Tag Archives: Anaesthesia

Are Anaesthetists Propellor Heads?

I was just reading pearls of wisdom from those Norse Gods of retrieval medicine over at Scancrit.com…a nicely laid out blog with snippets and updates of interest to not just the prehospital doctor but anyone who is involved in anaesthesia and EM, whether in the tertiary centre or out in rural Australia.

In fact, this crisp blog is perhaps what this blog should be – a useful repository of medical information for use in an emergency at 3am. I reckon I’m quite a long way off target, but time will tell.
Anyway, this week’s snippet concerned the ‘Kepler’ robotic intubation system. Now I do think that robots are kind of cool…and it seems I am not alone in this, with the urology surgeons taking up the idea of robotic surgery with enthusiasm.

I am still not convinced that a robot is needed to intubate the trachea…but the ScanCrit docs tell me that they will soon be taking over my work on Kangaroo Island and ‘tele-tubing’ my patients for me from the remoteness of Norway.

More like teletubbies I reckon, but that’s another story…

But it is fair to say that anaesthetists, as a bunch, are ‘propellor heads’. They are the most likely to have an interest in gadgets. Maybe it comes from a training programme that seems to delve uncomfortably deep into concepts such as vaporiser design, laminar flow, Hufners constant and whether or not you can give halothane intravenously (turns out you can, perhaps)
Whatever, walk into any theatre and it will be the anaesthetist who has established a personal wi-fi hotspot so that his/her MacBook, iPhone and iPad can integrate seamlessly. As a rule anaesthetists worship at the altar of all things Apple and are as au fait with the ins-and-outs of Siri as they are with describing multicompartmental pharmacokinetic models of anaesthesia.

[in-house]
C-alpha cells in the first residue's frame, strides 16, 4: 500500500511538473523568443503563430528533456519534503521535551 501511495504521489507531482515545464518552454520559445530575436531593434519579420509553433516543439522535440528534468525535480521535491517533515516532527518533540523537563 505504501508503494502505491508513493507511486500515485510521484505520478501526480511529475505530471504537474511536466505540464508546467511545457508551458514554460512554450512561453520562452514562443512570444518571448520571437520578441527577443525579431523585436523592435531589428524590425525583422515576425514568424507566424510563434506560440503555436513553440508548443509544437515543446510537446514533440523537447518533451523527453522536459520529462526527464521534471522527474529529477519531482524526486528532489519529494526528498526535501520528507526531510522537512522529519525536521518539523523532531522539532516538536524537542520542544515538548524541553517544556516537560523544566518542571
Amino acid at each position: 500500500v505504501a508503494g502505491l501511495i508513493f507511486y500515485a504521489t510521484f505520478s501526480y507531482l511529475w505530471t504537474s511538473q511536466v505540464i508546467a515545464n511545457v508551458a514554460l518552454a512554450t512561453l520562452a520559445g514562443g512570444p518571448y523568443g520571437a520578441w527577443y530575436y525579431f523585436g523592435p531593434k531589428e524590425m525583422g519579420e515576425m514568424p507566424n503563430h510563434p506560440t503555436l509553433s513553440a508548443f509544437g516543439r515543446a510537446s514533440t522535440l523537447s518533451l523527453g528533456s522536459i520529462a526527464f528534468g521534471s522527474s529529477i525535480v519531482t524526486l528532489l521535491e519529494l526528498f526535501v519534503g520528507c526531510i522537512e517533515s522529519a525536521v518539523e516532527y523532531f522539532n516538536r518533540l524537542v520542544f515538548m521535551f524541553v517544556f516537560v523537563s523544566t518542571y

I managed to wind up one of the FANZCAs in NSW last year by convincing him that Steve Job’s last bequest to the world before he died was the imminently due iGas workstation, allowing anaesthetists to not only monitor their patient from the tea room using an iPad and wi-fi connection to the iGas anaesthetic machine, but also to have optional remifentanil module. I swear he came in his pants at the thought. Good thing I didn’t mention the ultrasound connectivity…
In the spirit of keeping the anaesthetists happy, I have just stumbled across the following range of theatre caps – ideal for the tech-savvy anaesthetist who doesn’t mind flaunting his or her knowledge. I wonder if they will catch on?

Of course, we all know it’s the orthopods who are really the smart ones.  The paper in the Christmas BMJ last year (‘As strong as an ox and amost twice as clever?’) caused some howls of anguish from the gas board who feared loss of the intellectual high ground. It’s not for nothing we refer to the blood-brain barrier.

Not me. Now whenever the orthopod growls about ‘too much/little blood pressure’ I have carte blanche to say “Well, you’re the clever one – you fix it” and go back to racking up high-scores on Angry Birds.

“ICU is full and this patient is in asystole. And you want to fix their fracture?”

Affordable Difficult Airway Kit

Well, this week I’ve been playing with some AirQ II blocker intubating LMAs (iLMAs) sent to me from a rep.
For those of you not familiar with an iLMA, the device is designed to allow ‘blind’ intubation of the airway, using the laryngeal mask airway (LMA) as a conduit.